Opinion //

If you can’t take the meat, get out of the kitchen

Olivia Evershed spoke to three meat industry professionals

butcher-bronte-illsley

“Working in an abattoir made me decide that I’m OK with eating meat,” Michael tells me over a purple smoothie at the café. He has none of the traits I would have associated with a professional slaughterer; friendly and at ease, he is wearing a loose tee and a pirate hat.

I am impressed with his confidence: had I gone and conducted a survey in the freezer section at Coles and asked customers why they thought it was OK to eat animals, I dare say many of them wouldn’t have been able to answer.

But Michael can justify his attitude.

He’s not squeamish – and the details that perturb others do not faze him: “There’s a lot of blood,” he admits. He comes from a farming background and has been involved in hand-rearing lambs for slaughter before: the reality of inflicting death on living creatures for human consumption is just not something that seems unnatural or cruel to him.

Michael is the first of three people I spoke to working in the meat industry. Awareness of animal welfare and livestock conditions are on the rise, and I wanted to know how such attention is influencing the industry.

I put to Michael that livestock animals such as pigs have been known to demonstrate human behaviours – does that influence his opinion of using such animals for meat? “Capacity is there,” he acknowledges, “but that’s not their life. That’s not what they were bred for.”

Ian, a butcher and manager at Glenmore Meat Company, gives a similar response. ‘They’ve been bred to be eaten,” he says, “and you can use their coats for clothing. They’ve been doing that for centuries.”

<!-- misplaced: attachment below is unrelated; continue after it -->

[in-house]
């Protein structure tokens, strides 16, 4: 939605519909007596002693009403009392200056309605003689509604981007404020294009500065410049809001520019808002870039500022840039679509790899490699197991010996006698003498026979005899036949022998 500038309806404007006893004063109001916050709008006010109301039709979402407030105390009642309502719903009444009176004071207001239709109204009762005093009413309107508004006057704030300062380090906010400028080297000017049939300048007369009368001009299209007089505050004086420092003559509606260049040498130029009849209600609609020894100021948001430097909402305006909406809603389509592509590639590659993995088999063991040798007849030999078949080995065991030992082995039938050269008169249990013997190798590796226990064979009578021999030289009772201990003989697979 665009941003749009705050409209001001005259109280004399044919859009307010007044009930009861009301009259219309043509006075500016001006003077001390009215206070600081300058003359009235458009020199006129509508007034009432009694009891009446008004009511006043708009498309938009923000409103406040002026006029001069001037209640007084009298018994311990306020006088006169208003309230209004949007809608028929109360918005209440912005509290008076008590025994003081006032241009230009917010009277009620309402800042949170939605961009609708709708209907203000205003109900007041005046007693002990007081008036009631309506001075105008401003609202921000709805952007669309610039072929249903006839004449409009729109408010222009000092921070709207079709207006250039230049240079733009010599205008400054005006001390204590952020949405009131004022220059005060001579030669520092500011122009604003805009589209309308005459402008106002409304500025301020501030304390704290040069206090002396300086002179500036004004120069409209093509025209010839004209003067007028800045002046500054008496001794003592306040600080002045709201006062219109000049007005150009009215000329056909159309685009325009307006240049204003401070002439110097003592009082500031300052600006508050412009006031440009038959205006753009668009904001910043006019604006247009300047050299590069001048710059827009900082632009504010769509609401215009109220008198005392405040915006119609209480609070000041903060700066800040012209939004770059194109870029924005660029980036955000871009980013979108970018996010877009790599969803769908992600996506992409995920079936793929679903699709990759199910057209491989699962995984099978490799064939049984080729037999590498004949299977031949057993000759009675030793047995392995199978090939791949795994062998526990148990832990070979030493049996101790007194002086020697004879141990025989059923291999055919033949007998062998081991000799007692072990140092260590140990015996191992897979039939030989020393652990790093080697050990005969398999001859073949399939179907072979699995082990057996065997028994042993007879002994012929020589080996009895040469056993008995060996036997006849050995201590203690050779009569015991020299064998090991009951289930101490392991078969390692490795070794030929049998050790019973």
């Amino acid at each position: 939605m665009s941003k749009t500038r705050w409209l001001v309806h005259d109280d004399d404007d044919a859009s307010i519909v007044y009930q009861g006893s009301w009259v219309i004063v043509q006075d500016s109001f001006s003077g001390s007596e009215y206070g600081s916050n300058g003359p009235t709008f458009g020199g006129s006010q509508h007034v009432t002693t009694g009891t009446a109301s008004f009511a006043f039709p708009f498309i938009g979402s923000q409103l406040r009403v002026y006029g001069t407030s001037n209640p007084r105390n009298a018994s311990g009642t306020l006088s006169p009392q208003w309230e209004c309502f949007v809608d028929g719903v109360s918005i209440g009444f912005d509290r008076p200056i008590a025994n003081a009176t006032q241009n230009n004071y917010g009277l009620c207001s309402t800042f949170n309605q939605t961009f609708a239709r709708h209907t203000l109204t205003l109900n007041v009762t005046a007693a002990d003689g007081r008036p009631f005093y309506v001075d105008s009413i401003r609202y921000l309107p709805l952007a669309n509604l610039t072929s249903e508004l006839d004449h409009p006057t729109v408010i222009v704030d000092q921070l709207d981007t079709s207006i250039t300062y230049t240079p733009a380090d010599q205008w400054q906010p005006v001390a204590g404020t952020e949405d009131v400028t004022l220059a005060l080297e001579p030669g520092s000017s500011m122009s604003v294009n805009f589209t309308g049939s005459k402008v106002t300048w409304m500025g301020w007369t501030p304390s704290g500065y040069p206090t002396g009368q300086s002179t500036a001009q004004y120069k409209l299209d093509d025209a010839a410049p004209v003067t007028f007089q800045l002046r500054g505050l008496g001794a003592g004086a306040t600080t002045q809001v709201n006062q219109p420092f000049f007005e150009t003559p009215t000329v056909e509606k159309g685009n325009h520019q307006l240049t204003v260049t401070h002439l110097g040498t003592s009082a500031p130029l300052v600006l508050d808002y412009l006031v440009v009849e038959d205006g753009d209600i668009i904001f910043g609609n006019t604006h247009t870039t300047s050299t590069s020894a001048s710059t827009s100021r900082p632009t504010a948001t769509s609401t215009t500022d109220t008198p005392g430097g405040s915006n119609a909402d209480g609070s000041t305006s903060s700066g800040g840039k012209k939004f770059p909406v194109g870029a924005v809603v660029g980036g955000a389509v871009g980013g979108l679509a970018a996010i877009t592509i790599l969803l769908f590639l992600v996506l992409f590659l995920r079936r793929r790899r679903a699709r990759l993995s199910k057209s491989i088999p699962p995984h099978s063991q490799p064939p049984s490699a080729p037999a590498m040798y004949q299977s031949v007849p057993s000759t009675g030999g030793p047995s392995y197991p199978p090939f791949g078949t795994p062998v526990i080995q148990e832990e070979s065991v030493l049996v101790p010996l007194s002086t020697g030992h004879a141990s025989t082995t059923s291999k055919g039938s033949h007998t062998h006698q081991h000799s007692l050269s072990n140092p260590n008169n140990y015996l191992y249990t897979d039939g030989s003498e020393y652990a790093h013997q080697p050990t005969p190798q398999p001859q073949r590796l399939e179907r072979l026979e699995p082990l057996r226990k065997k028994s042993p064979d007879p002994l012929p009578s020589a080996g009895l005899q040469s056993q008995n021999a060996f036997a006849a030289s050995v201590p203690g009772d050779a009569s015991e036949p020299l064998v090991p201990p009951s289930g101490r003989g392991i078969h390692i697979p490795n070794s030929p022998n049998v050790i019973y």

Loel is a chef at an upmarket café in Waterloo. As a vegetarian in the meat industry, his opinions differ from the others. “It’s always a matter of conflict in my mind” he says, “because whilst me personally I’m not buying meat to support that side of the industry, I am then preparing meat in a way that is promoting people to continually eat meat.”

Is there something wrong with this? “I feel that we don’t have to produce and consume as much meat as we already do,” he says. I ask whether he views livestock in a different way to domestic animals and he responds with conviction: “No form of animal is different from the next, whether it be wild or domesticated – they’re still all a species, they’re still all alive and they still all feel pain.”

“Animals should definitely be respected. We definitely use and abuse them too much.”

Michael isn’t so sure. “Animals are lesser beings and that means we take advantage of them and there will be a bit of suffering and a bit of unhappiness but I don’t think it’s a big deal.” Yet for different reasons, Michael looks forward to a slaughter-free future.

This reason is VAT meat, otherwise known as ‘in vitro meat’, made by culturing single muscle cells to yield thousands of tonnes of meat. Michael believes that in the future, VAT meat will be readily available to replace farmed meat. He sees it as the ideal solution – no unnecessary suffering, but also no wastage.

Michael also believes in a future with “robots and conscious entities” – are his projections realistic? Ian reckons “things aren’t going to change”. but such innovations as genetic modification in agriculture prove that change is rife in the food industry. In the meantime, are we justified in eating animals?

Rational conscience would dictate that it is our responsibility to avoid chickens who spend their entire lives in filthy sheds with tens of thousands of other birds; cows kept in the dark and tied up to prevent movement so as to keep their flesh tender. But kept in the dark – much like the veal – you may well be perpetuating the cycle without knowing it. Now there’s something to chew on.